There’s no doubt that pregnancy is a beautiful and amazing thing. But there’s also no doubt that pregnancy can be very difficult, whether physically, emotionally, or both. We need to talk more about that—which is just what Ashley Graham and Shay Mitchell are doing. On a recent episode of Graham’s podcast Pretty Big Deal, Graham and Mitchell spoke candidly about their struggles with “prepartum depression” in an effort to normalize this condition.
Graham, who is currently pregnant with her first child, said that Mitchell had previously brought up the term “prepartum depression.” Graham noted that she may not have experienced this exactly, but that she “might have gone through something like it.”
According to The American Congress of Obstetricians and Gynecologists, about 14 to 23% of women experience some form of depression during pregnancy.
The American Pregnancy Association (APA) calls this mood disorder “antepartum depression,” and the symptoms are similar to other forms of clinical depression (including post-partum depression, which is more widely known). The APA lists “persistent sadness, difficulty concentrating, sleeping too much or too little, anxiety, and feelings of guilt and worthlessness” as just a handful of potential symptoms.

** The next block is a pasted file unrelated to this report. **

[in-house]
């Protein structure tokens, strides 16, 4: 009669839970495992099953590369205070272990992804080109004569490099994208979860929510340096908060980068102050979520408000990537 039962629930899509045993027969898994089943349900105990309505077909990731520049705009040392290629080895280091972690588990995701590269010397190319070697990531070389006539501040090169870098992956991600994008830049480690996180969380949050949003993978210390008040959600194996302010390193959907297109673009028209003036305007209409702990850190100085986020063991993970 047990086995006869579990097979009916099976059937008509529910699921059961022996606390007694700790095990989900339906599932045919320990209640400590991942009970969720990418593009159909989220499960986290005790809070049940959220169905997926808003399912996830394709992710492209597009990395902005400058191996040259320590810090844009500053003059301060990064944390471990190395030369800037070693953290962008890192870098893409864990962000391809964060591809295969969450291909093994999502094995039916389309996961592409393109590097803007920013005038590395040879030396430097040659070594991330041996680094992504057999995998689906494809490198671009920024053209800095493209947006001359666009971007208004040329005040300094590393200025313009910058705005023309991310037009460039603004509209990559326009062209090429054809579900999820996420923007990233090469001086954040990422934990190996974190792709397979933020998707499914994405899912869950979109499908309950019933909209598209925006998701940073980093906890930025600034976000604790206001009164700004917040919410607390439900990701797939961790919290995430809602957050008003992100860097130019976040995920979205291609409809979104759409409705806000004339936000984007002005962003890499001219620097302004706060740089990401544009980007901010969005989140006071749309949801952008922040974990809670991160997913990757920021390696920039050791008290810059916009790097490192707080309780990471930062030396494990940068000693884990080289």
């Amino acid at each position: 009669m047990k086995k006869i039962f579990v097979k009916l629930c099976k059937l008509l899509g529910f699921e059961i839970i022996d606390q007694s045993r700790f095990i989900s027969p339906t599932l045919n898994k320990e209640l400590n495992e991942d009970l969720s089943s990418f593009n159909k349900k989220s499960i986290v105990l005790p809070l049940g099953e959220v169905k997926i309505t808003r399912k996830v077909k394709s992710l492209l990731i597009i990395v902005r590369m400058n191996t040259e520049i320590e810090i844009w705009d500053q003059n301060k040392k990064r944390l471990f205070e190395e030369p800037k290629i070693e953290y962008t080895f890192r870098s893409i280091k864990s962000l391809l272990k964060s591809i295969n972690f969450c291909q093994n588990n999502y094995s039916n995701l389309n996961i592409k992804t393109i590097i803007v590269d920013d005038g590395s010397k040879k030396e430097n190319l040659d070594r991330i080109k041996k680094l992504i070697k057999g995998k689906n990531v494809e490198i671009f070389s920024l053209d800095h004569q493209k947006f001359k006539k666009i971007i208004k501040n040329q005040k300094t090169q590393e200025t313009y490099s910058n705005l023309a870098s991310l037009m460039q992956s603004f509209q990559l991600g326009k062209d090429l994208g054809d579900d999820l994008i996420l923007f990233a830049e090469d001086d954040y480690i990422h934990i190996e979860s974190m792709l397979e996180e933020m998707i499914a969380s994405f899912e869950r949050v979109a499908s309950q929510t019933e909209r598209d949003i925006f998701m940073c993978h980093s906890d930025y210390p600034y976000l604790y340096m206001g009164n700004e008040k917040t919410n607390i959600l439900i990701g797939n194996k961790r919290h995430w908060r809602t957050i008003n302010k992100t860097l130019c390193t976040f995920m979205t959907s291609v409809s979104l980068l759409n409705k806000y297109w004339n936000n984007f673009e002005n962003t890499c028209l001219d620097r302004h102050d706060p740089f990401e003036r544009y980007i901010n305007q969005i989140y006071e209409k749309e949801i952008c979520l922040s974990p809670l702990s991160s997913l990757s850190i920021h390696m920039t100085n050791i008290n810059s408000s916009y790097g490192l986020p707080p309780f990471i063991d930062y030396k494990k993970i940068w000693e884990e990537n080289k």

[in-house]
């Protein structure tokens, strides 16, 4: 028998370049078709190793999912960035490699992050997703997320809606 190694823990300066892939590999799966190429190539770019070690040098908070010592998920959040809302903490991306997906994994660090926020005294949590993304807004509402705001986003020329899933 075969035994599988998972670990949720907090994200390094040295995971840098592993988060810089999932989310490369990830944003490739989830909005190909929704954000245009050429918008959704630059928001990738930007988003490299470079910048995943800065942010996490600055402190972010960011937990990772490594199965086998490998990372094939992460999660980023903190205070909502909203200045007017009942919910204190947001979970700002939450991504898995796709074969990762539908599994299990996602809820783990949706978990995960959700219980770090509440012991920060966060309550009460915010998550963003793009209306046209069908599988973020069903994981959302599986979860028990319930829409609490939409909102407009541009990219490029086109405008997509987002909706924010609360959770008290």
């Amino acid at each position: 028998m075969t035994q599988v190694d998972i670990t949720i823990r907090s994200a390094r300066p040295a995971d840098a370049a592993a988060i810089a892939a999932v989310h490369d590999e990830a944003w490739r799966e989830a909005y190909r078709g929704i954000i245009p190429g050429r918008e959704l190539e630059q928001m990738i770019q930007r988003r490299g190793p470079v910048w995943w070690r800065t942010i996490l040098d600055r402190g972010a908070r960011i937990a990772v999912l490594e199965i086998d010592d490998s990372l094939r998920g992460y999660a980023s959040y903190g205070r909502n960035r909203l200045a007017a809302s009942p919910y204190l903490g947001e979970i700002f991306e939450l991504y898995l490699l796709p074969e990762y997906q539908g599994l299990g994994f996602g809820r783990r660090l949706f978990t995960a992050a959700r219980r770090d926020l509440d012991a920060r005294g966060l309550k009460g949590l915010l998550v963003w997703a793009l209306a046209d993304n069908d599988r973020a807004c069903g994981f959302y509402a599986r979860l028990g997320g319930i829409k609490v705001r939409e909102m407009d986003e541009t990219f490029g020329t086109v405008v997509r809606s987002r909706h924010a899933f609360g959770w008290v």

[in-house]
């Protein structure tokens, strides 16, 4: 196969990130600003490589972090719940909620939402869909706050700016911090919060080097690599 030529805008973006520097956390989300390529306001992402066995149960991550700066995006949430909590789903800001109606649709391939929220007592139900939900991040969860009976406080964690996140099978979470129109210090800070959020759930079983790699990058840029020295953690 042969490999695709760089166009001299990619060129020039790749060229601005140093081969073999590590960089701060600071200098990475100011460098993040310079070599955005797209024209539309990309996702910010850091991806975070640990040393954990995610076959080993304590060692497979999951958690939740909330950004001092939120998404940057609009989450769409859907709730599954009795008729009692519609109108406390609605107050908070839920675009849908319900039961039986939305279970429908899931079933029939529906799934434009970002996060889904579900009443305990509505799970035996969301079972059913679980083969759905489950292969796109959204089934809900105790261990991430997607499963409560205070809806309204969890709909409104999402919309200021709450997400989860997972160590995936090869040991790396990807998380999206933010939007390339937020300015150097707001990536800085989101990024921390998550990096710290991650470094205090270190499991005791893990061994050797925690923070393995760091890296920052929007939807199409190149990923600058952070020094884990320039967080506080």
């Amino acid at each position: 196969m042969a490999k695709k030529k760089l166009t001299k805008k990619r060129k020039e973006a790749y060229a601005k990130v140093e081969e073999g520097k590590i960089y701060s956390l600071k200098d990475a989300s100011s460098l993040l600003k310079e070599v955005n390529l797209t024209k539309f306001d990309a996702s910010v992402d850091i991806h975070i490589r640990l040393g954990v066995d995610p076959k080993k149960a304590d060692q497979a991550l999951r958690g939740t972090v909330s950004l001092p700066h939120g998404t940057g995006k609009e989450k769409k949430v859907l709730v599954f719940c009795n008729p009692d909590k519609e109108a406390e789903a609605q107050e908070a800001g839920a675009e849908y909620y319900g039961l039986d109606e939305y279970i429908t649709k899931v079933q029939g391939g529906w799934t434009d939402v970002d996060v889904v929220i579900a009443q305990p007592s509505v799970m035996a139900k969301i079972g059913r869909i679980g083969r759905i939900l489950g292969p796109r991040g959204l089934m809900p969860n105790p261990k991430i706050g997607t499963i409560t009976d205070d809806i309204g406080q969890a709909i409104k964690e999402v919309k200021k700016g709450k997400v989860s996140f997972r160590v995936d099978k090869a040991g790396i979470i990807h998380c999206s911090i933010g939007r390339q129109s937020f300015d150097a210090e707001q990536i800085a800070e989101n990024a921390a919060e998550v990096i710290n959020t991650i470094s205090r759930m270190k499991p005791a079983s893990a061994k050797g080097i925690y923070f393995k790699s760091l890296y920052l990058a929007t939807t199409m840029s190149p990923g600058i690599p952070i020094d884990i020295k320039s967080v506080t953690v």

Antepartum depression is a very real condition. But, as the APA notes, it’s often “not diagnosed properly…because people think it is just another type of hormonal imbalance.” Mitchell, who gave birth to daughter Atlas Noel in October, had a similar experience. Like Graham’s, Mitchell’s loved ones, while no doubt well-meaning, didn’t quite understand the gravity of her emotional distress.
The APA notes that fluctuating hormone levels during pregnancy affect a person’s brain chemistry, which can cause mood swings. Mood swings are common during pregnancy, and they’re not always signs of clinical depression. But if a pregnant person is experiencing some of the symptoms of depression for two or more weeks, then those changes in mood and behavior may indicate antepartum depression, in which case you should seek professional help. (That said, it never hurts to seek professional help, if and when it’s accessible, even if you aren’t necessarily experiencing diagnosable depression.)
Mitchell also noted that a previous miscarriage compounded her depression while she was pregnant with her daughter.
Because of her miscarriage, Mitchell said, she was hesitant about telling her friends that she was pregnant again, which made her feel “really lonely” during the early stages of her pregnancy.
“It’s a really crazy period that I don’t think people talk about enough,” Mitchell said. “I heard so much about postpartum which is also a real thing, but I’d never heard about prepartum depression.”
Hopefully, Graham and Mitchell’s conversation paves the way for more pregnant women to open up about any mental and emotional struggles they may be facing—and, even more importantly, to know that they’re not alone.